The afterthought of after school

Youth programs are an investment that should not be ignored

PeppNation gives students opportunity to exercise and meet mentors who support their education. (Photo by Wyatt Massey)

Dozens of youth scurry across the gym floor at Hephatha Lutheran Church, burning off the day’s energy. Cheerful games of tag and pickup basketball echo through the building. Everyone is moving. It looks like chaos from the sideline. For the man standing in the middle of it, channeling that energy is more than a passion, its his full-time job.

Brandon Culpepper is the director of the youth-mentoring camp PeppNation. The program teaches students non-traditional sports, such as rugby or lacrosse, to bridge community divides through sports. Each practice includes Culpepper asking students about the importance of academics in achieving goals. He stresses that academic success translates to success on the field next week or on the job in 10 years.

PeppNation provides a safe environment after the school day. It removes the burden for parents of finding childcare for several extra hours, allows youth to exercise and brings children together throughout Southeast Wisconsin. Yet, Culpepper struggles to find schools willing to participate.

He is caught in the middle of school budget cuts, as are many after-school programs. These programs are at risk of becoming an afterthought.

Infographic by Afterschool Alliance

School administrations, especially those that are under-funded and under-staffed, must focus on keeping the school running. The main goal of the stressed system becomes moving students from grade to grade and, hopefully, to college. It cannot spare the time or money to offer after-school programming. The Wisconsin school systems may soon need to do all of this with less money, too.

If that is the case, after-school opportunities will diminish. The time following the final ring of the school bell is crucial and, too often, wasted.

The initial hours after school are critical for youth safety. The Office of Juvenile Justice and Delinquency Prevention reports that one in five violent crimes involving people under the age of 18 occur between 3 and 7 p.m. Programs like PeppNation use this time for exercise and teaching life skills.

Obesity affects one in three children in the United States. The next generation could be the first ever to die younger than their parents. Not only does a program like PeppNation use the hours after school to promote exercise, studies show that regular physical activity benefits learning.

Schools have told Culpepper that they cannot spare the time to meet. If this is the case, children cannot reap the benefits of his program. A lack of communication between schools and programs forces parents to seek out safe and meaningful opportunities on their own; and not every program offers the same level of quality.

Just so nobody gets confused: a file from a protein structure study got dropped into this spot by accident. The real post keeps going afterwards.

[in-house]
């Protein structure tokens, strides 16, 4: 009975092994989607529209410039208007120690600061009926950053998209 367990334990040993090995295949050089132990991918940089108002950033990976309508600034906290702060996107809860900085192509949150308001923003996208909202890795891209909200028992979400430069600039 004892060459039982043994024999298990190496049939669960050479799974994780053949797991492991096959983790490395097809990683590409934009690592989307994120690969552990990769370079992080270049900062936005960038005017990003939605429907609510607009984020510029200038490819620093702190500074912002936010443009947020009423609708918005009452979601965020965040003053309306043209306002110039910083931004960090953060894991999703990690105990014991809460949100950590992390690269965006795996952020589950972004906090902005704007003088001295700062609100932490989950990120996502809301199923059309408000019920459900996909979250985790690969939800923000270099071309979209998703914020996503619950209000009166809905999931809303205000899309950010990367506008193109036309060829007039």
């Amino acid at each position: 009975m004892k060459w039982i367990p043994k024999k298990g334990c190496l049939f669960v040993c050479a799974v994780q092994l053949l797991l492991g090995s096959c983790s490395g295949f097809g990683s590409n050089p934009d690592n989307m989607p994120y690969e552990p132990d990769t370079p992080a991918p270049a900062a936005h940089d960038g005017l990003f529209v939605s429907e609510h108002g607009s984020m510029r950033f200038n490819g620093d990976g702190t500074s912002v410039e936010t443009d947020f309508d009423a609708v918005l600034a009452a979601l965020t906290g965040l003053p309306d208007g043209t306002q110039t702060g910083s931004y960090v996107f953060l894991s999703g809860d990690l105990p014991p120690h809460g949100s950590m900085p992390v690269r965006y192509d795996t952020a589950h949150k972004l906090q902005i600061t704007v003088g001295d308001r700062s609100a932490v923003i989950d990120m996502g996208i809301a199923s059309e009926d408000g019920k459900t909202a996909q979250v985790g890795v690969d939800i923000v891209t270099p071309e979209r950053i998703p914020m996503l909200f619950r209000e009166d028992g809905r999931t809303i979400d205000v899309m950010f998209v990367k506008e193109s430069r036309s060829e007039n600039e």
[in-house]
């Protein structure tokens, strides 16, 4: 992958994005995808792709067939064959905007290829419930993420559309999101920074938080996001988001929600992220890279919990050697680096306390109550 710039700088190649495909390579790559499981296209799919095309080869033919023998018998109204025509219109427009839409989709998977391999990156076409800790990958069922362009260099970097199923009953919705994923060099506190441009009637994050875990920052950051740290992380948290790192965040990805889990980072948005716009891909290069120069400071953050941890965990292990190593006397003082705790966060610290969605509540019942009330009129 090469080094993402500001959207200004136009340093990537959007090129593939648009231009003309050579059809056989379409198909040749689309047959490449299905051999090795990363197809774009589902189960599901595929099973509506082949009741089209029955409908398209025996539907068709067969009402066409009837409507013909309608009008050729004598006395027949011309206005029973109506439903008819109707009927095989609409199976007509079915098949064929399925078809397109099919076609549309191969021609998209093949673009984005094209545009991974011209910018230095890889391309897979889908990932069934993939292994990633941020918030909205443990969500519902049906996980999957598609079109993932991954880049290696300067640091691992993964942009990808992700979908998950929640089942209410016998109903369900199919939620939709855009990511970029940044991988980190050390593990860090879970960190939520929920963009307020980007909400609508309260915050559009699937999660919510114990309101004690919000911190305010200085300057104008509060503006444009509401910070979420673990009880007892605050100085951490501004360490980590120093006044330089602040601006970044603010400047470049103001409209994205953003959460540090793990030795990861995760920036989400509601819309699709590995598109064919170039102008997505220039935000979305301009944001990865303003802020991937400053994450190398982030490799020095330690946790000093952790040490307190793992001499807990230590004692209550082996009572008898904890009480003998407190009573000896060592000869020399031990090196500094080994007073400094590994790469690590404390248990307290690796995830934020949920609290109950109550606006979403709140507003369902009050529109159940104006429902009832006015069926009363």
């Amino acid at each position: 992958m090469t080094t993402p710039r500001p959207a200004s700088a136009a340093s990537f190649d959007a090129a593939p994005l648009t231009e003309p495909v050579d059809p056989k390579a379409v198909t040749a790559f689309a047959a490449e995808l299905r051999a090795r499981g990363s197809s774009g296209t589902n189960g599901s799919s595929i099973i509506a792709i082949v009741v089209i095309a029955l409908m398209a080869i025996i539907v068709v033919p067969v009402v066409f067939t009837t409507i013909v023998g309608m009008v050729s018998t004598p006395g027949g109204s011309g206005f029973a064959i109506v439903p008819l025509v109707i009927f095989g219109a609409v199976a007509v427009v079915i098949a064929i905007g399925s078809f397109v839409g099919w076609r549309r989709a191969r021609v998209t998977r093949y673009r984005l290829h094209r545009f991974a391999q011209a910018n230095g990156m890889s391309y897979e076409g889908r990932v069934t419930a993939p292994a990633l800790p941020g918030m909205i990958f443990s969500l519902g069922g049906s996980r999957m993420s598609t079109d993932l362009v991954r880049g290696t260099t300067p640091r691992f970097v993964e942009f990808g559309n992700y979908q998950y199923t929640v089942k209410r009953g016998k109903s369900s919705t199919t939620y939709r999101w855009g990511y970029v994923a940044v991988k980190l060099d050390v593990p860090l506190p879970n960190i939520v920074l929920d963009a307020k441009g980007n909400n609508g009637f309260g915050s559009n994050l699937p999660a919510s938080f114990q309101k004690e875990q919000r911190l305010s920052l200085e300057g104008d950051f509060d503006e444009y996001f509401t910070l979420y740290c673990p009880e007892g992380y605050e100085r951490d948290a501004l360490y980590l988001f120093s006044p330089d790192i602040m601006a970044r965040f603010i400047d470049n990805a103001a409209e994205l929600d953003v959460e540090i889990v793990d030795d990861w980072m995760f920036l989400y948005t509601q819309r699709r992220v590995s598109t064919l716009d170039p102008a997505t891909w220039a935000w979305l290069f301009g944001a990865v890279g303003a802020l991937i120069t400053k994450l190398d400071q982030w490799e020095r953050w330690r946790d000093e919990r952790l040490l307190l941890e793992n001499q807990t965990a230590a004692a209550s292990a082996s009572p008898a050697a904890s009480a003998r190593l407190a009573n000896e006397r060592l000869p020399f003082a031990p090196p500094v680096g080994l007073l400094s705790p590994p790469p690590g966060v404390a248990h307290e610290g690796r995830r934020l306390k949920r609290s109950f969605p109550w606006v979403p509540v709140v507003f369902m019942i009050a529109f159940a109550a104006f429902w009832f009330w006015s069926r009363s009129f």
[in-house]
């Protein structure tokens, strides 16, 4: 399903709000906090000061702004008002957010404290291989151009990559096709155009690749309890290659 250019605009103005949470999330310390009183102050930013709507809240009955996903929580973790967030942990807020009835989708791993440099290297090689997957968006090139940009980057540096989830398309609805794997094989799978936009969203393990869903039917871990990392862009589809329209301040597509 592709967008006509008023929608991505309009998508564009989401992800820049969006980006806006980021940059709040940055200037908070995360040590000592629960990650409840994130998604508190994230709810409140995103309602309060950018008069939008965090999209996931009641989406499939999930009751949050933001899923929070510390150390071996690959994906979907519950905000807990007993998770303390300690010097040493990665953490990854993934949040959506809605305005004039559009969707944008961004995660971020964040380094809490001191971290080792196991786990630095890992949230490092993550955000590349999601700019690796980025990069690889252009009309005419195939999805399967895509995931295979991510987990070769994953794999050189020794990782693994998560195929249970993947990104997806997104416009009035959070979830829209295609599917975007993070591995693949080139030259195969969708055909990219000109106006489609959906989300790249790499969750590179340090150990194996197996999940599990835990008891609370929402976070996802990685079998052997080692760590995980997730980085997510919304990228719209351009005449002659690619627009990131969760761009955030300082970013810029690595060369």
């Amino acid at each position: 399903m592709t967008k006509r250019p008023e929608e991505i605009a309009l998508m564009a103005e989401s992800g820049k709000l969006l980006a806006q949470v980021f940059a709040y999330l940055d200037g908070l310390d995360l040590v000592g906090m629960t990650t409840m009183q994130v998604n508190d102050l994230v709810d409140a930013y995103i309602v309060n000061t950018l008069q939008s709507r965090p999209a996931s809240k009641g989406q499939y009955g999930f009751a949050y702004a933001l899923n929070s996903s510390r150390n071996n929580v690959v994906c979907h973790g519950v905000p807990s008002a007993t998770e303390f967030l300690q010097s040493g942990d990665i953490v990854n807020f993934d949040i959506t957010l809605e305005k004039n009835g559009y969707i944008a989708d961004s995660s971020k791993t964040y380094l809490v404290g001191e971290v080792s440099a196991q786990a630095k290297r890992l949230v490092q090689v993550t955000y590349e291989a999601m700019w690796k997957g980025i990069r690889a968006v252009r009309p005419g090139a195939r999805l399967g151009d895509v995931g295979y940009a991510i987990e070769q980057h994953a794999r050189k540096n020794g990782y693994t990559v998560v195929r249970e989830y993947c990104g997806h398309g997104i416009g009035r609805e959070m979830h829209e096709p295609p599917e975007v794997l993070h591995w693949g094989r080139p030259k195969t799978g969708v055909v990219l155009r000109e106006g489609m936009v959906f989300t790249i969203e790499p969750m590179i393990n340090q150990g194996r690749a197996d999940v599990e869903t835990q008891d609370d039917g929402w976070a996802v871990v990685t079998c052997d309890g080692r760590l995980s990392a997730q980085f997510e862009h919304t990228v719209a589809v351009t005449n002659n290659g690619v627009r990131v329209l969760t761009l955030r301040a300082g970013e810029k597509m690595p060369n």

The Future of Children, a group that synthesizes social science research to inform child public policy, investigated the promises and challenges of after-school programs.They found that two-thirds of programs failed to meet standards of quality in staffing, finances and facilities.

One hang-up for schools to partner with after-school programs can be the costs of sharing the space. While hosting a schools saves on transportation costs and planning, janitorial staff and security must be paid for extra hours. These prices can be offset by a program’s advantages, though.

In terms of economics, the benefits of a diverse range of after-school options far outweigh the costs. Researchers evaluating LA’s BEST, a youth enrichment program, estimated that the city saved $2.50 in crime-related expenses for every dollar invested in the program.

The other major issue in after-school programming is finances, which presents a problem on two fronts. First, program budgets are not adequate. An Afterschool Alliance survey noted that 57 percent of programs reported having an inadequate budget to meet community needs.

Second, if the greatest need for programming is in areas of low income, the costs of participation may stand as the ultimate barrier. Organizations such as American Savings Foundation or Charles Stewart Mott Foundation offer grants to cover costs. These grants are limited in number and size, though. High competition often forces programs to seek funding in other ways.

Direct donations to after-school programs can result in subsidized or free costs of participation. It can also lead to better staffing, more opportunities for participants and ease the hard-to-cover costs of administrative overhead. Communities benefit in each scenario. Supporting these initiatives provides long-term benefits for all. It decreases risky behaviors and builds self-esteem and healthy habits in the next generation.

Wyatt Massey is a human rights journalist, community advocate and self-diagnosed health nut. He is a student at Marquette University, studying Writing-Intensive English and Advertising.

Connect with him on Twitter or LinkedIn.